Nothing is more difficult than being a “Posek HaDor,” the foremost leading halachic arbiter of the Jewish people, in our complicated and troublesome days. The Posek HaDor is the man whose halachic knowledge is greater than anyone else’s, and furthermore, is considered to have “da’as Torah,” divine inspiration. Consequently he has to decide on issues of life and death, literally and figuratively. He is seen as someone who can make judgments about political matters, both local and international, especially in and concerning the Land of Israel. Such a person must have a kind of wisdom surpassing anything that ordinary mortals could ever dream of. He is asked to singlehandedly decide matters which will affect hundreds of thousands of orthodox Jews, and by extension, millions of secular Jews. What are the conditions under which a person is able to fulfill such a task? And does Judaism truly want one person to have such a task?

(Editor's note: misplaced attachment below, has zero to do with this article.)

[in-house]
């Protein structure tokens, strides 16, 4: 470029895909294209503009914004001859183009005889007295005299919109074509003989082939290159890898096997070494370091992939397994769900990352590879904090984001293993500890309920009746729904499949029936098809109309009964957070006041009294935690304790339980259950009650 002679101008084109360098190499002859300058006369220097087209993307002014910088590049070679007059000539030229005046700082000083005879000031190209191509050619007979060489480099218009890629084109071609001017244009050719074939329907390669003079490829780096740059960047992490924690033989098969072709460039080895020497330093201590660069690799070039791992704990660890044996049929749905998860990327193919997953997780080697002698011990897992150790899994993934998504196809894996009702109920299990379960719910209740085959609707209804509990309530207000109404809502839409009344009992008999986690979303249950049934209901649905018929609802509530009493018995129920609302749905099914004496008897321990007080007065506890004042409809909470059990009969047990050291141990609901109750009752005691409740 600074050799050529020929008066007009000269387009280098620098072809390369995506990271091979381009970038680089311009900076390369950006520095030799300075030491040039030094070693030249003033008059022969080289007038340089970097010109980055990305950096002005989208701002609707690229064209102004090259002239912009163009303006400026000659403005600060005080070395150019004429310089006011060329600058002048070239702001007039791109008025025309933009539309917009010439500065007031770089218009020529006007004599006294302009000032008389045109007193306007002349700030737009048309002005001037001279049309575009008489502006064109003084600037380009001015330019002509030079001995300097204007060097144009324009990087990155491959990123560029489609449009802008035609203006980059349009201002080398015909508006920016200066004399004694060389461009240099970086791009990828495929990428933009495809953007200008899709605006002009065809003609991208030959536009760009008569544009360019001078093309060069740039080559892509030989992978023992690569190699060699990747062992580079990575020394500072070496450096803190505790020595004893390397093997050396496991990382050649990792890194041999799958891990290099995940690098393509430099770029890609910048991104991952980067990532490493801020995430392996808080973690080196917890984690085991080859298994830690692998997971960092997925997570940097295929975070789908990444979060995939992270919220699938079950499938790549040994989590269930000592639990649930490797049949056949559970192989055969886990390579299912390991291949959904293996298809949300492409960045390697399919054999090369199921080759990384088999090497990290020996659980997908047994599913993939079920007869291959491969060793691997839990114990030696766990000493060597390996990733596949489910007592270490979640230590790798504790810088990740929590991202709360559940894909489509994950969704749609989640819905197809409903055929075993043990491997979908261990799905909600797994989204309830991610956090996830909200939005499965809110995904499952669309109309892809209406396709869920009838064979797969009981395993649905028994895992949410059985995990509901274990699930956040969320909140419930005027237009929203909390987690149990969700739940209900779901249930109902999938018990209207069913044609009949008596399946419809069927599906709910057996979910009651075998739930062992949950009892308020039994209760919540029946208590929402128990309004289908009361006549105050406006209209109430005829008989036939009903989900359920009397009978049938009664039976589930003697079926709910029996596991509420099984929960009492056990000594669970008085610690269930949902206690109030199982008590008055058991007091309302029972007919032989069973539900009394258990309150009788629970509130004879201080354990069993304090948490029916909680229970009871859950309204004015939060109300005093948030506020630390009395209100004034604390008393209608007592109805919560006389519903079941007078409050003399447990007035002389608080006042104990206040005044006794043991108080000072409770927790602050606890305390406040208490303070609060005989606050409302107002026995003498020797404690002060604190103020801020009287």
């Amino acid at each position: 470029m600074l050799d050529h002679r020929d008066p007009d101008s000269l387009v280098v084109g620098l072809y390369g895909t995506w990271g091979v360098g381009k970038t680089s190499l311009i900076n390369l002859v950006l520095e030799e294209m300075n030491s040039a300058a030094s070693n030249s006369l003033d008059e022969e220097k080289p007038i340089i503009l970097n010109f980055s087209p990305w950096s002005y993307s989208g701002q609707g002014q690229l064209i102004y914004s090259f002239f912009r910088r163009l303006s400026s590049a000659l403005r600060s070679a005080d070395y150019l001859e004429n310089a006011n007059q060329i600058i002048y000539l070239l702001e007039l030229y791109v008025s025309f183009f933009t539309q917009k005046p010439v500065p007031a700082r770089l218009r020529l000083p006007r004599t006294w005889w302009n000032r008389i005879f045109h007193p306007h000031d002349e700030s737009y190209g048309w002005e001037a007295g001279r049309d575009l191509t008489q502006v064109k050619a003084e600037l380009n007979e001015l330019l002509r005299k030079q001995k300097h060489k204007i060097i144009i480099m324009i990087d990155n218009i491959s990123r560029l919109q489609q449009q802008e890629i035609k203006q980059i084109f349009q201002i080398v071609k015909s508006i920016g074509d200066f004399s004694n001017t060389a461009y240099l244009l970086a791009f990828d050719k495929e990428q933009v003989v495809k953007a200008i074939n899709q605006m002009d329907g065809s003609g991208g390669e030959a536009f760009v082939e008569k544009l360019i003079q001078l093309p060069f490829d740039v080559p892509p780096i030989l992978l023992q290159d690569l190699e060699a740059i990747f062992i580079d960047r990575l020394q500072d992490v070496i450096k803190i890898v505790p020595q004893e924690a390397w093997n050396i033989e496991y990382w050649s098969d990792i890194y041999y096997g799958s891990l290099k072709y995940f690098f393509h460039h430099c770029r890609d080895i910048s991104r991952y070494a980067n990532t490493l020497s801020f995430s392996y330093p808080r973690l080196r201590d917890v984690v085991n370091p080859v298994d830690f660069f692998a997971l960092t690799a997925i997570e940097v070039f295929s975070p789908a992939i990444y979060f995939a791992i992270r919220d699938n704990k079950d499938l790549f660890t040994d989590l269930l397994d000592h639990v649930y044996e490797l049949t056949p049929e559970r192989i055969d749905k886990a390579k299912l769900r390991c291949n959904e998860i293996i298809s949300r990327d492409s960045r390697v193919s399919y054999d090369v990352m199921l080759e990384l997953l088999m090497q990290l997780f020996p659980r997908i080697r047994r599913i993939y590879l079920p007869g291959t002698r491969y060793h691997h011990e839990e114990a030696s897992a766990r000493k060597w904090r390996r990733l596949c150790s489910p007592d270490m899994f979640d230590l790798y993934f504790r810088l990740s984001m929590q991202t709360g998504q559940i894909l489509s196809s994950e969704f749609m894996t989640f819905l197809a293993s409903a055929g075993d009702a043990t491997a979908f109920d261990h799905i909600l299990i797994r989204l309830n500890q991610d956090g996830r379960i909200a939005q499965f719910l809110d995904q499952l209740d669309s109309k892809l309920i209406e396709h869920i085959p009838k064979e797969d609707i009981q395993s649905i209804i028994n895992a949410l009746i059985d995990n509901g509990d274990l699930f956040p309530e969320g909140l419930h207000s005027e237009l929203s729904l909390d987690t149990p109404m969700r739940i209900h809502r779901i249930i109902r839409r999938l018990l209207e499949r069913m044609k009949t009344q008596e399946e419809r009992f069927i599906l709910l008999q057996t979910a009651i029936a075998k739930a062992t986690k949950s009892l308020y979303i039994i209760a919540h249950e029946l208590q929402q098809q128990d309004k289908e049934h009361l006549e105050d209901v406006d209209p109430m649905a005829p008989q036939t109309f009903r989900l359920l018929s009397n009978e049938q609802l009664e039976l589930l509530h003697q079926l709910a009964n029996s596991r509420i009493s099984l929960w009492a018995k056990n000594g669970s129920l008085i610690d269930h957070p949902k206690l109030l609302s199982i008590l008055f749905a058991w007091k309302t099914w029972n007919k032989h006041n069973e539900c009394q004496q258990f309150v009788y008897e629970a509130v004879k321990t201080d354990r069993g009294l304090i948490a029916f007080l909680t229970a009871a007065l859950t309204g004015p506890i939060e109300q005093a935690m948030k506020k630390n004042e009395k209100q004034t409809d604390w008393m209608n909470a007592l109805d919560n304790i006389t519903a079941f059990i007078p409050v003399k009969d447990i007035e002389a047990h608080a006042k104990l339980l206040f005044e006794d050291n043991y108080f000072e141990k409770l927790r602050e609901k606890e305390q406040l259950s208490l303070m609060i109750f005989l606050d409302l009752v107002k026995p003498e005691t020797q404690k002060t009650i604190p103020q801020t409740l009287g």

Never has the Posek HaDor been confronted with so many challenges. It was the establishment of the State of Israel that threw all Jews around the globe into a new world-order and created a need for unprecedented religious leadership. Social and economic conditions have changed radically, creating major upheavals in Jewish life. Unprecedented opportunities have arisen that need to be translated in reality. Will the Posek HaDor grasp those opportunities and turn them into major victories, and inspire his people? Or will he close himself up and live in denial and continue as if nothing has changed? Will he be aware that he needs to lead religious Jewry in and through a new world-order? That his views will not only affect Jews but even gentiles, as his voice will be heard far beyond the Jewish community, transmitted via the Internet? Will he realize that he may have to give guidance to an often extremely secular and troubled world which is in great need of hearing the words of a Jewish sage? Will he realize that his decisions must reflect the fact that Jews are asked to be a light unto the nations—a light which must shine everywhere? Or will he only focus on the often narrow world of orthodoxy, and look down on or ignore the gentile or secular world?